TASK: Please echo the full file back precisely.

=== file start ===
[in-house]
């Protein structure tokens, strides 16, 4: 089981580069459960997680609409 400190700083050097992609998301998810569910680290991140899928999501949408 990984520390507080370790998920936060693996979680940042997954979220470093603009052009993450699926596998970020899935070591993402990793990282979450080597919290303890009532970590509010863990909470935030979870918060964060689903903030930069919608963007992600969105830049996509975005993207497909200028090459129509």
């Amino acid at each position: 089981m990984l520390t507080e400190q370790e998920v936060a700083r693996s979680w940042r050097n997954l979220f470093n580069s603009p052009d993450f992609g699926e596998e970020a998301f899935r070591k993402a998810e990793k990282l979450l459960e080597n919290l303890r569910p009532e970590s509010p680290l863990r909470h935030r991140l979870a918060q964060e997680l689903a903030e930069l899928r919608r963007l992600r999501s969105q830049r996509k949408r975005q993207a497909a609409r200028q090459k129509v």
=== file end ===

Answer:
[in-house]
């Protein structure tokens, strides 16, 4: 089981580069459960997680609409 400190700083050097992609998301998810569910680290991140899928999501949408 990984520390507080370790998920936060693996979680940042997954979220470093603009052009993450699926596998970020899935070591993402990793990282979450080597919290303890009532970590509010863990909470935030979870918060964060689903903030930069919608963007992600969105830049996509975005993207497909200028090459129509």
């Amino acid at each position: 089981m990984l520390t507080e400190q370790e998920v936060a700083r693996s979680w940042r050097n997954l979220f470093n580069s603009p052009d993450f992609g699926e596998e970020a998301f899935r070591k993402a998810e990793k990282l979450l459960e080597n919290l303890r569910p009532e970590s509010p680290l863990r909470h935030r991140l979870a918060q964060e997680l689903a903030e930069l899928r919608r963007l992600r999501s969105q830049r996509k949408r975005q993207a497909a609409r200028q090459k129509v």